Next Race: 10th Annual 10K on the Noland Trail (Newport News, VA)

Countdown to Kansas

Wednesday, September 29, 2010

Compromise, discipline, and balance

As with everything in life, if you want something bad enough you must be willing to compromise.  For me, this means passing on the North Face Endurance Challenge Half-Marathon in Atlanta, GA next month in order to train for Kansas Ironman 70.3 next year.  Training has its costs, and a half-ironman is no exception.  Bike ($1,000), indoor trainer ($239), helmet ($30)…I can go on and on, but I think you get my drift.  Being a cautious spender is absolutely necessary and the proper thing to do.  It is unfair to spend money on these necessary items without being willing to compromise.  That’s life.     
Just as important as good spending habits are discipline and balance.  You MUST be disciplined enough to run and/or bike and/or swim when it is the last thing you want to do.  Not only do you need to do it, but you need to be productive.  Every training session, whether 30 minutes or two hours, must make you netter than before.  4:30 wake up calls, 5:15 Power Bars, 6 am spin classes, morning and evening runs/swims, long runs and bike rides on the weekend are now the norm.  It will stay this way for the foreseeable future.  Eight months = 16 long bikes, 16 long runs, and 64 tempo/speed work sessions (32 each of cycling and running) – there is no time to waste if you ask me.  Soreness (pain is the bad one) is no longer an excuse; rather, it means I am getting the job done.  Keep pushing.  
Like discipline, balance is critical.  Mixing in family, work, and training is no easy task.  Family has and will continue to come first, no exceptions.  Luckily, my wife is a big part of my training and I am able to get in plenty of running sessions with her :)  Thanks for the added work Meg!  Anytime I can train in the confines of my own home and/or with the wife is a treat.  Work is work, enough said.  Basically, it is time spent thinking about training…just being honest.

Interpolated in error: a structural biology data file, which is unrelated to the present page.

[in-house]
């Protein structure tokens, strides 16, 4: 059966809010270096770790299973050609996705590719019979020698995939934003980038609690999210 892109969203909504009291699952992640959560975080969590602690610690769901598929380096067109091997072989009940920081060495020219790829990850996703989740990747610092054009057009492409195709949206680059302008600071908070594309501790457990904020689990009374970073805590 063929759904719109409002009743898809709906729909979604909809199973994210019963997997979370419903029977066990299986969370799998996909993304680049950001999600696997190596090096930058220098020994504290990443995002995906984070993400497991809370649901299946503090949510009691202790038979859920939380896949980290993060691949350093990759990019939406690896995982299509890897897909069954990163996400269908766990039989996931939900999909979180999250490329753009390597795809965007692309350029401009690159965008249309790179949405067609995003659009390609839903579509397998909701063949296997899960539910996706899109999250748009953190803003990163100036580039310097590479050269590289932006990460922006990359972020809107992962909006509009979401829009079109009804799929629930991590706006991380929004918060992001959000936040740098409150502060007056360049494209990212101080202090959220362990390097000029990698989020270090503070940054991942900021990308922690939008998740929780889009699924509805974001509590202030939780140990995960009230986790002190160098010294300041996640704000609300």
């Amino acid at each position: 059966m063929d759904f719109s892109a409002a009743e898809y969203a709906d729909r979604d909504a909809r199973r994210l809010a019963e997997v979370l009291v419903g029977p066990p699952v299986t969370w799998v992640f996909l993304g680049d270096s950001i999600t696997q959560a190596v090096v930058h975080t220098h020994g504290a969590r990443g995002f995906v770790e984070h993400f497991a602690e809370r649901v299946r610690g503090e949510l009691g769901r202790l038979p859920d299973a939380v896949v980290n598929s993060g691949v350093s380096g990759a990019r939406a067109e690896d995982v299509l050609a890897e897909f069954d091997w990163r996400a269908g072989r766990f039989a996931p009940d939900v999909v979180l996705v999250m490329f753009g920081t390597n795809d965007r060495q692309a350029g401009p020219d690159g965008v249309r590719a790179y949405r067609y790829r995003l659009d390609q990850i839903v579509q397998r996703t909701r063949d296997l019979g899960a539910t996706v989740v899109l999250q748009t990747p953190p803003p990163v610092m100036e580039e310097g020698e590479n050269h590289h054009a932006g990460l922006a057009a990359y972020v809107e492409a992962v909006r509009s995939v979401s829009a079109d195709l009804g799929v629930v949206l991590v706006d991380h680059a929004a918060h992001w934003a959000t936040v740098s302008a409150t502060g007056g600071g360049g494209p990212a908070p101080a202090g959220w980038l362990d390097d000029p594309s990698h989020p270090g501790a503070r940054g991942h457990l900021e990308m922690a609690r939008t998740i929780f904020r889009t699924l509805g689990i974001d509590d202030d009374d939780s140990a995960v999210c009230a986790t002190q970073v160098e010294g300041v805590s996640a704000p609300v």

While not going to the North Face Endurance Challenge is certainly disappointing, I have no doubt it was the right choice.  The cost of the trip ($600+) and time away from the family made it a straightforward decision.  All part of compromising, being disciplined, and having balance.   

Tuesday, September 28, 2010

Motivation and training (9/27/2010)

For a variety of reasons, motivation can be tough to come by some days.  Even the smallest of issues can send your spirit plummeting in a matter of minutes.  Quite simply, you need to dig deep and remember why you are pursuing whatever it is you are pursuing.  For me, it helps to visualize those good feelings and overall sense of accomplishment I feel once I have completed a hard workout.  True character shows and desires are made clear when you are able to overcome these inevitable bumps in the road.  If you really want something, you will follow through – period.  I do my best to live by this standard – Continuously Improve, Never Give Up.